Is reason or emotion more important in driving climate action? Will solutions to mass extinction come from the head or the heart? Or are these binaries themselves part of the problem? While some climate activists argue that we should focus on facts instead of feelings, others know that our intense emotional response to climate chaos is far from irrational. Moreover, feelings like anger, hope, anxiety, and fear profoundly shape our perceptions of the world, and can motivate us to act or shut down and retreat. To better understand how those mental and emotional states relate to environmental crisis and public perceptions of risk, this episode explores why emotions matter in the climate battle.
This segment also looks at the work of Rachel Carson to explore how narrative can rouse the public to action, and draws on insights from evolutionary psychology to examine the ancient relation between mind and environment as expressed in feelings of love and wonder toward the natural world.
(Top image by Bjørn Tore Økland via Unsplash.)
Facing It is a podcast about climate grief and eco anxiety. It explores the psychological toll of climate change, and why our emotional responses are key to addressing this existential threat. In each episode of Facing It, I explore a different way we can harness despair to activate meaningful solutions.
Dr. Jennifer Atkinson is an Associate Professor of environmental humanities at the University of Washington, Bothell. Her seminars on Eco-Grief & Climate Anxiety have been featured in the New York Times, Washington Post Magazine, the Los Angeles Times, NBC News, the Seattle Times, Grist, the Washington Post, KUOW and many other outlets. Jennifer is currently working on a book titled An Existential Toolkit for the Climate Crisis (co-edited with Sarah Jaquette Ray) that offers strategies to help young people navigate the emotional toll of climate breakdown.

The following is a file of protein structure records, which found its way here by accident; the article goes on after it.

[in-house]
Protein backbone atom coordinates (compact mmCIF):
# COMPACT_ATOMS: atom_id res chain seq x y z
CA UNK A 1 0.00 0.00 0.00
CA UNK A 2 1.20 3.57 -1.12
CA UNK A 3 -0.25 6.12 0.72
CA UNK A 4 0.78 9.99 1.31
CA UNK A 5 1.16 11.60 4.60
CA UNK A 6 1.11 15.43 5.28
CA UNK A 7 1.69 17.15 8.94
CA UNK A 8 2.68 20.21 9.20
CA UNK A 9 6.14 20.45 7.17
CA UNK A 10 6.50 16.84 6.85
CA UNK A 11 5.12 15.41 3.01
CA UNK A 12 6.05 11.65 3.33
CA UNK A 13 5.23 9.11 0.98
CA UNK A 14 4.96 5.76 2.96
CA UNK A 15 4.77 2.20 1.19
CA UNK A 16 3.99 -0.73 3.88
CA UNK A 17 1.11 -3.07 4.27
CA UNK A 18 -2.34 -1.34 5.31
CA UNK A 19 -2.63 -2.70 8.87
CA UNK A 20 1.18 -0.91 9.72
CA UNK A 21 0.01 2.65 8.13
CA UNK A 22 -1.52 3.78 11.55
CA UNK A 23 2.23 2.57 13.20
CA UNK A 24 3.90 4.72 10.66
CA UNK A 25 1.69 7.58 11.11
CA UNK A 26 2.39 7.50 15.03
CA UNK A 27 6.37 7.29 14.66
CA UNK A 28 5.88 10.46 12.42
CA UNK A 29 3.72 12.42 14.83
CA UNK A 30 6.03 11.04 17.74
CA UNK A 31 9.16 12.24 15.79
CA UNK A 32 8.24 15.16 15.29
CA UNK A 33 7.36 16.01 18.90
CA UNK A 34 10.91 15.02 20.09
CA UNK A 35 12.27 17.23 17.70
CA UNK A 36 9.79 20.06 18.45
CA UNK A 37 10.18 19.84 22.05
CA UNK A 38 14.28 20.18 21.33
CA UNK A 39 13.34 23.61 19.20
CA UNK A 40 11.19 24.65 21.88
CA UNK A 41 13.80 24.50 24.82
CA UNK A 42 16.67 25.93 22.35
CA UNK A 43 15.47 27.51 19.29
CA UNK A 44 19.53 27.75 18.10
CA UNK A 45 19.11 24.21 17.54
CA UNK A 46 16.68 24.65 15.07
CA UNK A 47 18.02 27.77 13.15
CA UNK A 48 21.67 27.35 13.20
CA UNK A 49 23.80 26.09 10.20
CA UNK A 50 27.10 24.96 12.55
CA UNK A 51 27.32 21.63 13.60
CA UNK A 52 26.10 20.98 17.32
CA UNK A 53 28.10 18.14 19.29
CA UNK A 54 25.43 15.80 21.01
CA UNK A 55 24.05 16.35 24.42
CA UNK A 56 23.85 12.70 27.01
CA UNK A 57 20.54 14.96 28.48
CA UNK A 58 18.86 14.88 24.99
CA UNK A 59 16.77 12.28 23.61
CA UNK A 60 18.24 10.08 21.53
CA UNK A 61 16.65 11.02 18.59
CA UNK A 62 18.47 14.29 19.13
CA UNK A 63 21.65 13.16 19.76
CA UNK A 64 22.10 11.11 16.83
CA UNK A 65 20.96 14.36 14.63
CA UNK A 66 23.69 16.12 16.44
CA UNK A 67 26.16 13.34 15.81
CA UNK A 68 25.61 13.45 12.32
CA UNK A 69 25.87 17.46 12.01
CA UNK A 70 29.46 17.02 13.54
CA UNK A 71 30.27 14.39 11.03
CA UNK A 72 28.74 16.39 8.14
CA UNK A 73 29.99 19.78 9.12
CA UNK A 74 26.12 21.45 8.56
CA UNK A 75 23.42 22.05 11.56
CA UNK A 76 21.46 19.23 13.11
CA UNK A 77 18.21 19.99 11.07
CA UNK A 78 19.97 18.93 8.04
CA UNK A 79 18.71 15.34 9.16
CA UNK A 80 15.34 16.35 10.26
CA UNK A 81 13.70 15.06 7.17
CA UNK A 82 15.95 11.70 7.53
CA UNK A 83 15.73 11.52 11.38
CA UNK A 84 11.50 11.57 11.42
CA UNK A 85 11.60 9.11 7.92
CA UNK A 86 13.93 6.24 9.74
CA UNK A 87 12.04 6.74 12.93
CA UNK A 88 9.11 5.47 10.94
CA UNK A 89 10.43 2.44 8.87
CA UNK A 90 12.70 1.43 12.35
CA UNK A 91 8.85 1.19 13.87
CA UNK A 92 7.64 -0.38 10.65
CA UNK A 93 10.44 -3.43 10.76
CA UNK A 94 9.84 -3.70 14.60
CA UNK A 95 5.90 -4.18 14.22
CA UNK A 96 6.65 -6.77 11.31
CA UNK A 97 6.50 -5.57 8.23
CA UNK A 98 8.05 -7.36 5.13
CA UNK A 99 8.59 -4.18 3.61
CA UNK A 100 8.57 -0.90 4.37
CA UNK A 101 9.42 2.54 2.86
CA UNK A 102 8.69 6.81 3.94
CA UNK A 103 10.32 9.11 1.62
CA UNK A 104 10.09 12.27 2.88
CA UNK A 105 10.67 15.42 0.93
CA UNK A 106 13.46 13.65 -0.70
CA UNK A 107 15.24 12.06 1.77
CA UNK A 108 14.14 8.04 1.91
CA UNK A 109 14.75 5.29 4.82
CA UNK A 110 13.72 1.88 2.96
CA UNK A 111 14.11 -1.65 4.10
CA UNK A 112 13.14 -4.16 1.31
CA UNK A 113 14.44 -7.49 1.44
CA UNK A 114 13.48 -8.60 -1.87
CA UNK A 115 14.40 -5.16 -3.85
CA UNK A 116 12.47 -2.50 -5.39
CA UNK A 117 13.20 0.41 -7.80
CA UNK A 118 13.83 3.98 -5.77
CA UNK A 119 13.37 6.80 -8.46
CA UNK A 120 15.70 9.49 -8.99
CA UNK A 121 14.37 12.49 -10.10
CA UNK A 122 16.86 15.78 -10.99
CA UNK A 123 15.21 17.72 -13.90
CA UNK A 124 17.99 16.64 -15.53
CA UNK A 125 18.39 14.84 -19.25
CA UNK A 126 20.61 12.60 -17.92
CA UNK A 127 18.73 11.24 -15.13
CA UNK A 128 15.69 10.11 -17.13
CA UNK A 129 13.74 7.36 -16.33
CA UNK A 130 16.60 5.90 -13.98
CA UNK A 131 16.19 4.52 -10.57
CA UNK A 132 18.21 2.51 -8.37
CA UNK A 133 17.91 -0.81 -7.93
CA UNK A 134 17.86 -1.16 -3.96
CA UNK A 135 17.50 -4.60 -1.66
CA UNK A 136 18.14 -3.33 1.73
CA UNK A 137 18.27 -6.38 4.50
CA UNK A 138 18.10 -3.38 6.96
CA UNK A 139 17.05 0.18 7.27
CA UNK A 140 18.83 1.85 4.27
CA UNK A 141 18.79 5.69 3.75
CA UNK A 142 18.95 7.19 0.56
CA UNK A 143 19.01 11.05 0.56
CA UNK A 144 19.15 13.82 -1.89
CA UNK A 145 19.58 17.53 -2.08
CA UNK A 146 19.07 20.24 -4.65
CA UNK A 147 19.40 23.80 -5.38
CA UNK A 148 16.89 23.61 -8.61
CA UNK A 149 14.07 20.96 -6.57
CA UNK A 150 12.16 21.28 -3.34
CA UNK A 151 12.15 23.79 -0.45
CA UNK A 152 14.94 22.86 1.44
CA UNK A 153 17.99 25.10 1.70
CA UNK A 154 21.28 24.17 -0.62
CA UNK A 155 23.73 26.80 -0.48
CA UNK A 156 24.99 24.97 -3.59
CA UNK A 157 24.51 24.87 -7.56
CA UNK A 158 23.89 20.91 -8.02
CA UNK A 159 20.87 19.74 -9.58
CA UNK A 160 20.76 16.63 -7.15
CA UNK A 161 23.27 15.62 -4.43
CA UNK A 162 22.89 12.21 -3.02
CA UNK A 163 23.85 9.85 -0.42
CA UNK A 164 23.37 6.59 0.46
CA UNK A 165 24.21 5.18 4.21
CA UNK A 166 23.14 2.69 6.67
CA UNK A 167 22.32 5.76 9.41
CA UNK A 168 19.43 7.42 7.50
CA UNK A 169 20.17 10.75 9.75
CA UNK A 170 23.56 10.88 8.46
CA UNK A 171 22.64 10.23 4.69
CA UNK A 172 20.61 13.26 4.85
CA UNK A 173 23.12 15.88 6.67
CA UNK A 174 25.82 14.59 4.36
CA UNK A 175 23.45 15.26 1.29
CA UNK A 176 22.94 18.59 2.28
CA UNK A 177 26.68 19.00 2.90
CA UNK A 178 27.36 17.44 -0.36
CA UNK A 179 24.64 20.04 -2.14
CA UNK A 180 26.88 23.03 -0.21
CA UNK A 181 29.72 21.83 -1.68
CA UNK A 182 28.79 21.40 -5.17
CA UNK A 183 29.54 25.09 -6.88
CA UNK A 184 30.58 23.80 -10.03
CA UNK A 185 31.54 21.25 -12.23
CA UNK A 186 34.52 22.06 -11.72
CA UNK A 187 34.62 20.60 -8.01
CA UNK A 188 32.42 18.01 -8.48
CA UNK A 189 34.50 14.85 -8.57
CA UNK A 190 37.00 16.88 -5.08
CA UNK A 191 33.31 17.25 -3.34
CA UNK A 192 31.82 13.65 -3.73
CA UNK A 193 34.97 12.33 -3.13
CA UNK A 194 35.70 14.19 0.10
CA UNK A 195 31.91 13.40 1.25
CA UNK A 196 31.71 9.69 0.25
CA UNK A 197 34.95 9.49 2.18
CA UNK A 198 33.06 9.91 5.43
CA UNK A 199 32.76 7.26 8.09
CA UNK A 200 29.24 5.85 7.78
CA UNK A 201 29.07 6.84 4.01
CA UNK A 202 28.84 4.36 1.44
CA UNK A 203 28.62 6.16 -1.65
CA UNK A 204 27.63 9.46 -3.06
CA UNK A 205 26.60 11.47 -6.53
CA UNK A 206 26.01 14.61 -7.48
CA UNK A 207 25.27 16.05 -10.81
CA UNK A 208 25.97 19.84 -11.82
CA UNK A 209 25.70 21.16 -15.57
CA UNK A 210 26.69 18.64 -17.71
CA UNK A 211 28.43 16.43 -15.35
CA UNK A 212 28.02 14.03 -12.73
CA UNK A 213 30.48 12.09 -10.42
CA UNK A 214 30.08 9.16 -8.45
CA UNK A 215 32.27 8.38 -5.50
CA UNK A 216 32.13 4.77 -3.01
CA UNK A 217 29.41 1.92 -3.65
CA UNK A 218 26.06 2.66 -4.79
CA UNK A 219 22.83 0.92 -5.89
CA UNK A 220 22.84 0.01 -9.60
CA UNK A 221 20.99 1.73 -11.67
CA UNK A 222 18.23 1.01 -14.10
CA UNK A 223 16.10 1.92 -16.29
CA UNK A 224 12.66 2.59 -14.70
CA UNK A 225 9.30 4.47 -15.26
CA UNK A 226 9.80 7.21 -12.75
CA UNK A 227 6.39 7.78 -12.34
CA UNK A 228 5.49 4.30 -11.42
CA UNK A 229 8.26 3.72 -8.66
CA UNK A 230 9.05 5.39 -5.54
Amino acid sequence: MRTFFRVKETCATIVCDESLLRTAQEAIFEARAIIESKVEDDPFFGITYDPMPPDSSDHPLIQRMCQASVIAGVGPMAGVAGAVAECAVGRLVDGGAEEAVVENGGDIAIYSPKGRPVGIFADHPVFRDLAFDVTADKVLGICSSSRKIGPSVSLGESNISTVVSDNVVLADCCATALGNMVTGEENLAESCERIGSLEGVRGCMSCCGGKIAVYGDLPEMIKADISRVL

Artists and Climate Change is a blog that tracks artistic responses from all disciplines to the problem of climate change. It is both a study about what is being done, and a resource for anyone interested in the subject. Art has the power to reframe the conversation about our environmental crisis so it is inclusive, constructive, and conducive to action. Art can, and should, shape our values and behavior so we are better equipped to face the formidable challenge in front of us.
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